The White House. (Carolyn Kaster/AP)

Even in a White House striving to be family friendly, there are limits.

President Obama announced Friday that his top legislative aide, Katie Beirne Fallon, is stepping down after two years in the post. Fallon, who helped improve his troubled interactions with congressional Republicans and helped broker deals on issues ranging from the budget to last year’s nuclear deal with Iran, had returned to work full time last August after having twin boys in the spring.

In a statement, Obama noted that Fallon had remained popular on Capitol Hill even at a time when partisan differences remain stark.

“Republicans and Democrats in Congress have their differences — but when it comes to Katie, they're united in their admiration and respect,” he said. “She came into her role at a time when we needed to build up our relationships with folks in both parties. And from bipartisan budget agreements, to protecting a deal that will prevent a nuclear Iran, to ensuring the long-stalled Ex-Im and IMF reforms were enacted, we simply could not have made the progress we've made without her.”

Fallon — who gave birth two months early, in April — had been juggling parenting and work as her husband, Brian Fallon, commuted back on weekends from Brooklyn as the press secretary for Hillary Clinton’s presidential campaign.

A White House official, who asked not to be identified in order to discuss personnel matters, said Fallon told close friends and colleagues in the White House last year that she was planning to stay until the end of 2015. Over the course of last year, Obama achieved several of his top legislative priorities, including approval of Trade Promotion Authority, the lifting of federal spending caps imposed through sequestration and the protection of the Affordable Care Act.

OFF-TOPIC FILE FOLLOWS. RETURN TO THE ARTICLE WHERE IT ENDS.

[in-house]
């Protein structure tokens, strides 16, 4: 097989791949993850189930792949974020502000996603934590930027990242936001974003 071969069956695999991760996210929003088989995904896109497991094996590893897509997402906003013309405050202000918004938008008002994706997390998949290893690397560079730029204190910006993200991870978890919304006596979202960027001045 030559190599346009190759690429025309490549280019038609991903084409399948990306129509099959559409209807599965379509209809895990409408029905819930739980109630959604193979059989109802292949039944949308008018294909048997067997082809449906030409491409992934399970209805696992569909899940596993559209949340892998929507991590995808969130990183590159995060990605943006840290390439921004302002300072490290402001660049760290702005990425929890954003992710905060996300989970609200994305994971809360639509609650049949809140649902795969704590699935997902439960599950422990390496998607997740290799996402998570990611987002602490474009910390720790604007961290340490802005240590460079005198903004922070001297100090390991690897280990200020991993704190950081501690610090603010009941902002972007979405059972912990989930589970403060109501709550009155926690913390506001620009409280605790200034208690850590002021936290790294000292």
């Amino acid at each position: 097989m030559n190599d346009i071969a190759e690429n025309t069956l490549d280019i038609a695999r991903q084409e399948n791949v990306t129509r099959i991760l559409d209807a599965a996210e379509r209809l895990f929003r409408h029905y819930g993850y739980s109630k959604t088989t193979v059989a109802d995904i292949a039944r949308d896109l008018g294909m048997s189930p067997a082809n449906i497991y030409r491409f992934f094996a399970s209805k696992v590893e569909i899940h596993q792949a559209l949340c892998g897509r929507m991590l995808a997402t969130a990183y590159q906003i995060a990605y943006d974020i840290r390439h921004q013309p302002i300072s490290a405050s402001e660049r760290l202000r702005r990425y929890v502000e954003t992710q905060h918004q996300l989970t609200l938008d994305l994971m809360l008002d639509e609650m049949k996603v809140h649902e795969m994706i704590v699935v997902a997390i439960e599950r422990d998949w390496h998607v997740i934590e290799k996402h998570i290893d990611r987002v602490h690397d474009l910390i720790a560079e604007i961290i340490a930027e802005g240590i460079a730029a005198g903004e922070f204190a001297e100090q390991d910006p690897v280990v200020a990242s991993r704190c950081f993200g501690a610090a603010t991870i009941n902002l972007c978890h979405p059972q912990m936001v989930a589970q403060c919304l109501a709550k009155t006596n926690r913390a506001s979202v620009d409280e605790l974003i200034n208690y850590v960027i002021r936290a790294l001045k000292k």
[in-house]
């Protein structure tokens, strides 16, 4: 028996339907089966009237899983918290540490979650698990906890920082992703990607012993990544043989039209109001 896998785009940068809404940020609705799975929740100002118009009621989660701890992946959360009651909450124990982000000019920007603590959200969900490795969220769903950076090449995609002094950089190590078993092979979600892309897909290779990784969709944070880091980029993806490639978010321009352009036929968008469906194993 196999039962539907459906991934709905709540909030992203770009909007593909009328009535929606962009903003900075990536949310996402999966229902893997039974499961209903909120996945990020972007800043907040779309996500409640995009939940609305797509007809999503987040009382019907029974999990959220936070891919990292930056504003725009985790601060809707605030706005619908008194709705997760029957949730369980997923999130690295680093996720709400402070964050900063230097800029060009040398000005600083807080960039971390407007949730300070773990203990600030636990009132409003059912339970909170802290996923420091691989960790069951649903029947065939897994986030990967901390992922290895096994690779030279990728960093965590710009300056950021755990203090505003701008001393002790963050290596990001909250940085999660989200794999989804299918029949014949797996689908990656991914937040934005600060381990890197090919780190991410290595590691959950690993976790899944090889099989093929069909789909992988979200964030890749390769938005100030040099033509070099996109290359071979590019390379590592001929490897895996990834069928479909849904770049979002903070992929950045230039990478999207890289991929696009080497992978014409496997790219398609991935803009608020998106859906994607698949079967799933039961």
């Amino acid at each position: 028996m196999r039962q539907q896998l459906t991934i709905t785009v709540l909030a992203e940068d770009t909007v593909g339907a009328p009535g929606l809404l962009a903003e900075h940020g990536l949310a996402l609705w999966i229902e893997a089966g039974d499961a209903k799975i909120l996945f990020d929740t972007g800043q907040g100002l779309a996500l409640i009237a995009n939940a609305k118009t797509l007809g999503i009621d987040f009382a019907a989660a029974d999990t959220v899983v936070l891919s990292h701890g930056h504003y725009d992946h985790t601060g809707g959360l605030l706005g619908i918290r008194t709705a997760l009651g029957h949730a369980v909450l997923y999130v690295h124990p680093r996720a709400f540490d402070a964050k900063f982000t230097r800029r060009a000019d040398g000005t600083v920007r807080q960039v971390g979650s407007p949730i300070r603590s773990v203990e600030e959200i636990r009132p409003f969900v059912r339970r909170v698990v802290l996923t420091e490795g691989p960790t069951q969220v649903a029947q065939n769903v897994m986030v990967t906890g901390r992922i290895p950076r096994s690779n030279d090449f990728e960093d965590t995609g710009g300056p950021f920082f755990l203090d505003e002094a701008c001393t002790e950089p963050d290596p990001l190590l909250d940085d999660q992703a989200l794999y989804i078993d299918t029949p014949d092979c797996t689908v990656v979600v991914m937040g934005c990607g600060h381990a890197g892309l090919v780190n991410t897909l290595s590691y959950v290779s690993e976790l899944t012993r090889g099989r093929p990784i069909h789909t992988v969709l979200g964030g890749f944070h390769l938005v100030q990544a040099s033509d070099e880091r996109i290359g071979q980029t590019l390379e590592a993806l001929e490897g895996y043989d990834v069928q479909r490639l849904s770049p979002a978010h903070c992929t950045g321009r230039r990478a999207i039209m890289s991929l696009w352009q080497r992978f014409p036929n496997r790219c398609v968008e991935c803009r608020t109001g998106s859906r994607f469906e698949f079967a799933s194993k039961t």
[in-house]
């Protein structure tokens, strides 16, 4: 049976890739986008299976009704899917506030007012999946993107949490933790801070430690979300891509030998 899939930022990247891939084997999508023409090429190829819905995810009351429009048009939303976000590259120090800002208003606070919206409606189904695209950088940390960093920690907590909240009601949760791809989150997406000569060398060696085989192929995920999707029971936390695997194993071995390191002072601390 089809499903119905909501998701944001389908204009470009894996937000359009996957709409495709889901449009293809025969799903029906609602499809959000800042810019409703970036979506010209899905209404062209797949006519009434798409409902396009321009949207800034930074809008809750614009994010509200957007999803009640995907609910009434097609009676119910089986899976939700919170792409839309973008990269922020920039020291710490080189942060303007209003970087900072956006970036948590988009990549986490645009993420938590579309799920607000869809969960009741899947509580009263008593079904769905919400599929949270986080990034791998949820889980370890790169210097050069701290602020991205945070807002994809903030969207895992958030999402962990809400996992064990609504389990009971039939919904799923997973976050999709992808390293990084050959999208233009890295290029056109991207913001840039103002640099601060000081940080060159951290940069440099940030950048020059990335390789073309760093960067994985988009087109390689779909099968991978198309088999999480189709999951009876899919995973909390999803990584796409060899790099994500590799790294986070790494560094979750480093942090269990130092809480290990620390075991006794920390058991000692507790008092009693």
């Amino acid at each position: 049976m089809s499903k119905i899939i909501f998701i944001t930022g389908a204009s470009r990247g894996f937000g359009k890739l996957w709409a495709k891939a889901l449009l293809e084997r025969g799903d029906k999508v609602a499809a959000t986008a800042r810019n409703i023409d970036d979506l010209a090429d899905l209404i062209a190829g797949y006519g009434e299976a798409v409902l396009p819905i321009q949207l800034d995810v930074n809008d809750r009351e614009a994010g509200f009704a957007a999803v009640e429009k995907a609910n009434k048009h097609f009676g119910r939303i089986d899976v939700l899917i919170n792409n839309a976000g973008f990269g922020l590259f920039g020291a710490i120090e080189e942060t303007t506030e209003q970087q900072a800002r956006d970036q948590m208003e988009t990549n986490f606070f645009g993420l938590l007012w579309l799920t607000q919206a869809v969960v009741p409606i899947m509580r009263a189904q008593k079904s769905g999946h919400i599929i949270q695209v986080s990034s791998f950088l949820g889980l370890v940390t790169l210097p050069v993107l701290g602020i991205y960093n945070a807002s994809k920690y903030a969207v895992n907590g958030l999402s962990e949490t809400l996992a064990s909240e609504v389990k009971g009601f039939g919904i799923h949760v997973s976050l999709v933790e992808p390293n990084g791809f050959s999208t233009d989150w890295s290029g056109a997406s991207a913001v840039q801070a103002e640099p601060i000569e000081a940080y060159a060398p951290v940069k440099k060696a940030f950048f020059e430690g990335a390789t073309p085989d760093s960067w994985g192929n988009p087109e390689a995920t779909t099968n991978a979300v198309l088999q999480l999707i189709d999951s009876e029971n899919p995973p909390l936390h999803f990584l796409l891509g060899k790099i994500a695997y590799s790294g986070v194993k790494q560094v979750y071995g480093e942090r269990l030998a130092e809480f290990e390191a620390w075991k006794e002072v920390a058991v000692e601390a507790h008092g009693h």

Sen. Charles E. Schumer (D-N.Y.), who used to be Fallon's boss, called her "probably the most popular staffer the administration has had. Katie is the total package and can see the whole field in terms of policy, press, and politics."

Senate Majority Leader Mitch McConnell's (R-Ky.) chief of staff, Sharon Soderstrom, was equally effusive: "Katie is a talented member of the president's team who will be missed by those she worked with on Capitol Hill. I appreciate both the professionalism and trust that we enjoyed."

The White House aide noted that the average tenure of a legislative affairs chief under Obama is about 18 months, given its grueling workload, and that Fallon appreciated the extent to which her colleagues helped accommodate her in recent months.

“She had a flexible schedule while they were still in the hospital managing to get conference calls and work on TPA done while spending the middle of the day at the hospital with her twins,” said the staffer, noting that after she went into labor while briefing White House Chief of Staff Denis McDonough, he personally escorted her to the hospital.

Fallon will be succeeded by Amy Rosenbaum, who serves as deputy director of legislative affairs and ran the office during Fallon’s maternity leave.

"Katie is a rare talent, capable of getting hard things done but never forgetting or compromising why we are doing those hard things: to make sure working families get the shots she got. We will miss her — I will miss her,” McDonough said in a statement. “Thankfully, her partner and our trusted colleague Amy Rosenbaum will lead the excellent team that she and Katie have built."

Rosenbaum, who joined the White House’s legislative team two years ago, spent nearly five years as policy director for then-Speaker of the House Nancy Pelosi (D-Calif.). In a statement, Pelosi said Rosenbaum “was a key force behind the development and legislative strategy that led to the enactment of the historic Affordable Care Act.”

"Amy has had a hand in some of the most consequential legislative progress for American families in the past decade,” Pelosi said. “Amy's strategic leadership helped craft the unparalleled productivity of the new Democratic Congress with our first 100 hours.”